On the same day the Occupational Safety and Health Administration issued the long-anticipated Emergency Temporary Standard (ETS) applicable to healthcare employers, the agency also issued updated Guidance on Mitigating and Preventing the Spread of COVID-19 in the Workplace applicable to all other workplace settings. Generally, OSHA aimed its June 10 guidance at “unvaccinated or otherwise at-risk” employees to help employers identify COVID-19 exposure risks and to prevent exposure and infection. And while this guidance is not legally binding like the healthcare ETS, you should still carefully review its contents and use the guidance to determine any appropriate control measures to implement. Here are the 10 key takeaways to ensure your workplace takes appropriate measures.
The Basics: OSHA Gives Wide Latitude to Most Employers
From an overall perspective, OSHA provides that, except for workplace settings covered by the agency’s healthcare ETS and the remaining mask requirements for public transportation settings, most employers no longer need to take steps to protect their workers from COVID-19 exposure in any workplace, or well-defined portions of a workplace, where all employees are fully vaccinated. However, employers should still protect unvaccinated or otherwise at-risk workers in their workplaces, or well-defined portions of workplaces. Indeed, OSHA’s guidance makes clear that employers not covered by the healthcare ETS no longer need to implement measures to protect fully vaccinated workers, unless those workers are “otherwise at risk” or unless required by federal, state, local, tribal, or territorial laws, rules, and regulations.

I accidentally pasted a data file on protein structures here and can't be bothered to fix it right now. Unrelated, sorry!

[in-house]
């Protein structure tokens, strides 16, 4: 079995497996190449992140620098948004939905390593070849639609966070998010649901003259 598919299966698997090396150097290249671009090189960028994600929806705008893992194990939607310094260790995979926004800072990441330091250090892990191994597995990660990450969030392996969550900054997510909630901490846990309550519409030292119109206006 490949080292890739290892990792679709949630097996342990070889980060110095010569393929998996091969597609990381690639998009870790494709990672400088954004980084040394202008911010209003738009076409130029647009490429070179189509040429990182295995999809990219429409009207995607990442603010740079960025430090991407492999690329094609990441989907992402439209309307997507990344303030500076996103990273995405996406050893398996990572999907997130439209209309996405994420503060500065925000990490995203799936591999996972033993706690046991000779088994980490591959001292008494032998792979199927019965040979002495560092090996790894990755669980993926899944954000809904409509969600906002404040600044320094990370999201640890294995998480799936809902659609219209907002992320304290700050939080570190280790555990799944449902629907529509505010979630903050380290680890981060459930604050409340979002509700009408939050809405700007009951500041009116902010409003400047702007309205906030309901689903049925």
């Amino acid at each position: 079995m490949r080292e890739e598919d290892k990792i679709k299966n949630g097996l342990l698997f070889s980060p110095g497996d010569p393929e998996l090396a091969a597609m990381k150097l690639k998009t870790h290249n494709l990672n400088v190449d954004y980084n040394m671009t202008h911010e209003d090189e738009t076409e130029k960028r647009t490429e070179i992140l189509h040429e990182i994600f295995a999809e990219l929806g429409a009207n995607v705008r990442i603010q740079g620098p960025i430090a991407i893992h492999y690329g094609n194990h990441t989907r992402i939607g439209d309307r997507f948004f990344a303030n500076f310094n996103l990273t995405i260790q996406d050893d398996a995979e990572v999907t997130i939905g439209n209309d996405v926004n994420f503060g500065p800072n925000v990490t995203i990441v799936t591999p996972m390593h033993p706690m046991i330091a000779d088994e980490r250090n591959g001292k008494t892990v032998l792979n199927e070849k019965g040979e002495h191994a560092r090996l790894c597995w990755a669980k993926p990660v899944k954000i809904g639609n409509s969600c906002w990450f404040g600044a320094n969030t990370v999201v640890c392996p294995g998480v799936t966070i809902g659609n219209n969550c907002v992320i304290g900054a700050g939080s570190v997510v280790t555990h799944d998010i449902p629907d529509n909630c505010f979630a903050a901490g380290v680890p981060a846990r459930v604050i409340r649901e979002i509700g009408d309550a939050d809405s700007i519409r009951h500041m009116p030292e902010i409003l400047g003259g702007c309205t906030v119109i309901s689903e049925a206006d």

For definitional purposes, the agency noted that “unvaccinated workers” are those who do not meet the CDC’s definition of “fully vaccinated” (two weeks past the final shot in a COVID-19 vaccine series). OSHA’s guidance considers “otherwise at-risk” workers to be those who may not be capable of a full immune response to vaccination because of a prior transplant or prolonged use of corticosteroids or other immune-weakening medications.
The 10 Recommended Measures for Covered Employers Under OSHA’s New Guidance
OSHA’s guidance states that employers should engage with workers and their representatives to determine how to implement multi-layered interventions to protect unvaccinated or otherwise at-risk workers and mitigate the spread of COVID-19, including:
What are Measures Appropriate for Higher-Risk Workplaces with Mixed-Vaccination Status Workers?
OSHA’s guidance also specifically identifies additional measures you should take to mitigate the spread of COVID-19 for unvaccinated and otherwise at-risk workers in higher-risk workplaces. Higher-risk workplaces include manufacturing, meat and poultry processing, high-volume retail and grocery, and seafood processing, given the potential for workers to work indoors, in close contact for extended durations (e.g., for eight to 12 hours per shift). In all higher-risk workplaces where there are unvaccinated or otherwise at-risk workers, OSHA recommends:
Most businesses should already have COVID-19 measures in place to comply with OSHA’s latest guidance. However, if you have relaxed measures or measures don’t adequately protect unvaccinated or otherwise at-risk workers employers, you should act immediately to ensure compliance. Additionally, as a reminder, nothing in the guidance limits state or local government mandates or guidance that go beyond OSHA’s suggestions or recommendations.